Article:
Patch test

Both natural and synthetic ingredients alike can cause negative reactions on people's skin and those are not only limited to people that have a very sensitive skin, which is why it is recommended that producers of cosmetic products perform a patch test before they place their products on the market. Patch test is therefore a test that helps determine whether the use of a cosmetic product would cause irritation on people's skin.

Patch test is not a mandatory test according to the EU Regulation 1223/2009 or UK Schedule 34 to the Product Safety and Metrology etc. (Amendment etc.) (EU Exit) Regulations 2019, but since the primary focus of these cosmetics regulations is product safety, it is recommended that a patch test is performed as this would give a further proof that your products are safe for use.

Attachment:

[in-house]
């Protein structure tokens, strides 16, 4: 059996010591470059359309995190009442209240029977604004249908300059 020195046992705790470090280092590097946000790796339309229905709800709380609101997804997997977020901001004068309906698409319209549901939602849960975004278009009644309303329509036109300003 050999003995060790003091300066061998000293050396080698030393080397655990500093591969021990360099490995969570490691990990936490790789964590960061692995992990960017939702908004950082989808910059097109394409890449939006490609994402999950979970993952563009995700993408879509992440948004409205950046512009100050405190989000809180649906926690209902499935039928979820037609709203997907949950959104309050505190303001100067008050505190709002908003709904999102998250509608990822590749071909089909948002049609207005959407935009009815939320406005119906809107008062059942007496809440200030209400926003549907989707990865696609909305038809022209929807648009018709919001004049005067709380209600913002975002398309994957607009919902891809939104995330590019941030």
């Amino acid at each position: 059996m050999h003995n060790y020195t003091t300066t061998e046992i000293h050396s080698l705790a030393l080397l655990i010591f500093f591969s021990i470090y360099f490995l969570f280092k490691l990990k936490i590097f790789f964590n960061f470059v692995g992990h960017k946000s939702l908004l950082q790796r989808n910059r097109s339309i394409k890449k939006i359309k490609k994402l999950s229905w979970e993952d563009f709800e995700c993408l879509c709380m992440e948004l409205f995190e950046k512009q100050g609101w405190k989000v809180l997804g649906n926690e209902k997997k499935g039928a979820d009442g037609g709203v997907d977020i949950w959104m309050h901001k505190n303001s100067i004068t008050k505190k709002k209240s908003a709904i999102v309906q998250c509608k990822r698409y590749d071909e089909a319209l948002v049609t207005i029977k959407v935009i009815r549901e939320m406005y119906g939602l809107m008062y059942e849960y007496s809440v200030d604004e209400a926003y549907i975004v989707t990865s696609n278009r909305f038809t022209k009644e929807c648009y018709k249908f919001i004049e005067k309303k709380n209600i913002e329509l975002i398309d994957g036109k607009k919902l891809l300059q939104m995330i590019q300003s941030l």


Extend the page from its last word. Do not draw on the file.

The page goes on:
How is a patch test performed?

Patch test is performed by applying approximately 0.2g or 0.2ml of the cosmetic product on the intact skin on the arm or on the back of adult subjects. The area where the product has been applied is then covered with an occlusive or semi-occlusive patch for 48 hours. Observations of the effects caused by the application of the product on the skin are performed 1 hour and 24 hours after the patch is removed. These observations are done under the supervision of a dermatologist, which then also enables the companies to claim that their products have been dermatologically tested.

Products are applied to the skin either in a pure state or diluted, depending on the type of product and on the intended use. Leave-on products are applied undiluted, while rinse-off products are diluted either in demineralized water or in mineral oil. Test products that contain high levels of, or ingredients that require dilution in, volatile solvents that are to be applied using occlusive patches may need to be left to evaporate for a couple of minutes before application to the skin.

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